A Small Special Group at a Big Workshop

I'm fresh back from Julian Weissglass' Wide World Change Workshop. It was truly incredible! Julian's leadership is so thoughtful and thorough. He sets up a unique schedule to precisely meet the needs of the workshop, models a consistent commitment to correctness and awareness, is intentionally patient, reaches out to people with a personal generosity, and offers cutting- edge theory and practice in a spirit of relaxed expectation and confidence. These things combine to create a wonderful atmosphere in which taking on really difficult challenges seems both possible and inviting! Just right for wide world change efforts.

The large workshop (104 people) included three young women (ages thirteen to fifteen) who are well-grounded in RC theory and practice and were able to make good use of the workshop and play a visible and useful role throughout.

Because I was worried at the outset about having ample support for the young people, and because I didn't want to be one of only a few people thinking about them (particularly as I was the mother of one of them!), I convened a group at 7:00 a.m. every morning to give folks a chance to think and discharge about reaching out to them. It worked beautifully! Eight to eleven people showed up every morning, most of whom came back each time. The time was used partly for asking questions and sharing information, but mostly for discharge and goal-setting. People set specific goals (e.g., joining the young people for a meal, seeking them out for mini-sessions, spending break-time in their company, etc.) and then had an opportunity the next morning to discharge on their success or failure and set a new goal.

What occurred to me as I watched this little experiment unfold was that this structure might be useful in lots of workshops, in lots of ways, for example, convening a group of white people trying to think about and support the people of color at a workshop, or a group to think about and support people with disabilities or non-English speakers at a predominantly English-speaking workshop, or a group of women trying to reach out to men. And so on.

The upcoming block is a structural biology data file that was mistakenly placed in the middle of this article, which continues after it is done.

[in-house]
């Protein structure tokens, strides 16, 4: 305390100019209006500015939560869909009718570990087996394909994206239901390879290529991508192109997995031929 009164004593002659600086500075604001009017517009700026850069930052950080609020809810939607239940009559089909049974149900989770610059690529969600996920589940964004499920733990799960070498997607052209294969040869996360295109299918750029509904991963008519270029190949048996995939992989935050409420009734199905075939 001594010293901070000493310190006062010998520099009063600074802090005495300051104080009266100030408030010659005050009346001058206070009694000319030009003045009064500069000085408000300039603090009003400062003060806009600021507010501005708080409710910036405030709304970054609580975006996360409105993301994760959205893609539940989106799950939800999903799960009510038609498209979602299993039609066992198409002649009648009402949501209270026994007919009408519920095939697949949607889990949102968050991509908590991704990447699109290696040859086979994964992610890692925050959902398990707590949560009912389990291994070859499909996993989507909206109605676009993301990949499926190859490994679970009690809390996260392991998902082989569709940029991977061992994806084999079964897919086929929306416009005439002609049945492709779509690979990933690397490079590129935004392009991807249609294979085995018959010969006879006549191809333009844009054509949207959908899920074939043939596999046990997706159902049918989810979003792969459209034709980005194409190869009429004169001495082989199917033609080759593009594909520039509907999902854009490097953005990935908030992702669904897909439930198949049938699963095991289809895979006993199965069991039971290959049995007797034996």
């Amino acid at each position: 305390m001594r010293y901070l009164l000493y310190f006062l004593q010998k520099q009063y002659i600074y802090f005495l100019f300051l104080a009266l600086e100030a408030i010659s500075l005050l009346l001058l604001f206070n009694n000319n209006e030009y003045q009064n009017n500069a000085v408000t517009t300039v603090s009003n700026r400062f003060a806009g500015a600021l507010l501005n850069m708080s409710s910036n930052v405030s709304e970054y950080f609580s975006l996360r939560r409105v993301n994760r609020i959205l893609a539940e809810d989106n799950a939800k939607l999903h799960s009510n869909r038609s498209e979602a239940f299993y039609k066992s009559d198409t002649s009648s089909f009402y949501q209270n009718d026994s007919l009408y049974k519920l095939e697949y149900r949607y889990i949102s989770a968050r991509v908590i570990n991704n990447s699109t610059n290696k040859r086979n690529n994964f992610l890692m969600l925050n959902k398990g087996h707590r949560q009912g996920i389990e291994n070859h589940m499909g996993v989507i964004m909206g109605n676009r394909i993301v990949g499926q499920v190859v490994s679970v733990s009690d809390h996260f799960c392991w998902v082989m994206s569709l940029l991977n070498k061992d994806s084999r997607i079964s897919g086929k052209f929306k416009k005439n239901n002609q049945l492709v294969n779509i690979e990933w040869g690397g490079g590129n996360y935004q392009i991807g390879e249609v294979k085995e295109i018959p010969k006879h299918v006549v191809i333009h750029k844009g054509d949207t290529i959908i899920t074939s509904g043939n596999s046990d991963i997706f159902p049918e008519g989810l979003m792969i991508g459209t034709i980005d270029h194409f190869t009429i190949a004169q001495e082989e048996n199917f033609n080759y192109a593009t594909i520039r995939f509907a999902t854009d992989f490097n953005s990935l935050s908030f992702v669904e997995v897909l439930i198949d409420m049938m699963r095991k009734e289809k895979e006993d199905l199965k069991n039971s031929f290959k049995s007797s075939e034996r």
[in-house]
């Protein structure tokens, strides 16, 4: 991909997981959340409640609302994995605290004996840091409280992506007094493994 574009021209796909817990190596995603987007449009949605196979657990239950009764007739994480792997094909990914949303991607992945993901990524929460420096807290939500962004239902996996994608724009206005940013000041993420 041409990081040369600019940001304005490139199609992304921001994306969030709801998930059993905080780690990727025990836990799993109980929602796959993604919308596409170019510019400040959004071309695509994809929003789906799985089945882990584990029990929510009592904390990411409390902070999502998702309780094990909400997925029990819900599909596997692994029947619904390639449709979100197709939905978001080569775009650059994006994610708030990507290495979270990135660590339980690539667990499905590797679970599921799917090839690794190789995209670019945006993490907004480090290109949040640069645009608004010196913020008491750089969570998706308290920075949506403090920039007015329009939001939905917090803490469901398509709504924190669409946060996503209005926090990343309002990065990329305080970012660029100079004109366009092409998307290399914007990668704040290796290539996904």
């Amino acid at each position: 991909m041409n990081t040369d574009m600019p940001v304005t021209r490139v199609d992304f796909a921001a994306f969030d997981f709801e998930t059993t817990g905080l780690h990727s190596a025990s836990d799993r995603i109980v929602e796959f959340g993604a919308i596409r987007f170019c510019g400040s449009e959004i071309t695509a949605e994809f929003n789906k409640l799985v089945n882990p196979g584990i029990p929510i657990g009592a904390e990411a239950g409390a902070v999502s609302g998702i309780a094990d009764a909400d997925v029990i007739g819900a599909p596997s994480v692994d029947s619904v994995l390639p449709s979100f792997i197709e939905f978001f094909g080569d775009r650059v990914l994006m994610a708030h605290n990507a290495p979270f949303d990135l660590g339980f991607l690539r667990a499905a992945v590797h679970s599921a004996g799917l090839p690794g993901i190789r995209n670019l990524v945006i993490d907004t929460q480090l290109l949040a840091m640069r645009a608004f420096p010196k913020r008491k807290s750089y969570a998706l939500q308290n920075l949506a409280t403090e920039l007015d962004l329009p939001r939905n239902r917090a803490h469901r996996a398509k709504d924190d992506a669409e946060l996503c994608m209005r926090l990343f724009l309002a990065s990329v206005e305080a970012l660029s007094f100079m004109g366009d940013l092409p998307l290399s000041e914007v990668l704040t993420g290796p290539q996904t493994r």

By meeting more than once, people had a chance to discharge early on in the workshop, go public with their goals, discharge their difficulties, and have a place to report back, discharge some more, and keep taking action over the course of the workshop.

I think that lots of us have very good intentions at workshops to help make sure that the workshop is useful for everyone present, but if the difficulties don't get discharged, the unawareness at the workshop goes unchecked. This structure worked easily and with good results. The young people reported back to me throughout the three-day workshop how day by day, more and more people were reaching out to them and how they felt increasingly a part of the workshop.

Personally, I intend to convene such groups from now on! It was great for me to be able to give people a hand toward improving their awareness level, instead of getting frustrated and resentful about their unawareness or inability to think about the young people. Providing this kind of support group sure worked better than scolding people or making them feel guilty! It's given me a whole new perspective on how to use that early morning hour before breakfast: for discharge and re-evaluation that will make the workshop go better and undoubtedly have ongoing benefits as well.

I'd love to hear what happens if others try this approach.

Randi Wolfe
Skokie, Illinois, USA


Last modified: 2017-05-06 23:35:41-07